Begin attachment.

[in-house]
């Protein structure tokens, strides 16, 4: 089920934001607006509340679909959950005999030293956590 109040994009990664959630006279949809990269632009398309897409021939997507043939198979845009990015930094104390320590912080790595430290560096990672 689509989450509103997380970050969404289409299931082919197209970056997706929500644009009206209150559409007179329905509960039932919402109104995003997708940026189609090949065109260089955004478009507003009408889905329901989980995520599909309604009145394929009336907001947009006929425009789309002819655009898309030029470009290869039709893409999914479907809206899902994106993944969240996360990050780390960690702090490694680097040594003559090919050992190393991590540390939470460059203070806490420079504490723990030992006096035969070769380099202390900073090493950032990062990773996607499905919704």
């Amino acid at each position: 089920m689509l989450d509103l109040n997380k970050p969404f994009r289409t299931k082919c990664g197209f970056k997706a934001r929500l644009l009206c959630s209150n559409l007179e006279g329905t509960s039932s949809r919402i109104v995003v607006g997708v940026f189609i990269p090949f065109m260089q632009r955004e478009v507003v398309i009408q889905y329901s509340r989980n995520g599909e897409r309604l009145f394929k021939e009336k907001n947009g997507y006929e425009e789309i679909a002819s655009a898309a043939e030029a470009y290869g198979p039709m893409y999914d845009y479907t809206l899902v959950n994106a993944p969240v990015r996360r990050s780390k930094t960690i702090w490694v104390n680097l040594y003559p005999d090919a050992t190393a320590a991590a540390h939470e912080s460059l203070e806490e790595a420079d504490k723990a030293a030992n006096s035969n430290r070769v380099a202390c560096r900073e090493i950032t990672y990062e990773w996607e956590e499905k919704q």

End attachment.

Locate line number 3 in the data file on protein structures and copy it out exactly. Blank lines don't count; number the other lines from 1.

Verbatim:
């Amino acid at each position: 089920m689509l989450d509103l109040n997380k970050p969404f994009r289409t299931k082919c990664g197209f970056k997706a934001r929500l644009l009206c959630s209150n559409l007179e006279g329905t509960s039932s949809r919402i109104v995003v607006g997708v940026f189609i990269p090949f065109m260089q632009r955004e478009v507003v398309i009408q889905y329901s509340r989980n995520g599909e897409r309604l009145f394929k021939e009336k907001n947009g997507y006929e425009e789309i679909a002819s655009a898309a043939e030029a470009y290869g198979p039709m893409y999914d845009y479907t809206l899902v959950n994106a993944p969240v990015r996360r990050s780390k930094t960690i702090w490694v104390n680097l040594y003559p005999d090919a050992t190393a320590a991590a540390h939470e912080s460059l203070e806490e790595a420079d504490k723990a030293a030992n006096s035969n430290r070769v380099a202390c560096r900073e090493i950032t990672y990062e990773w996607e956590e499905k919704q």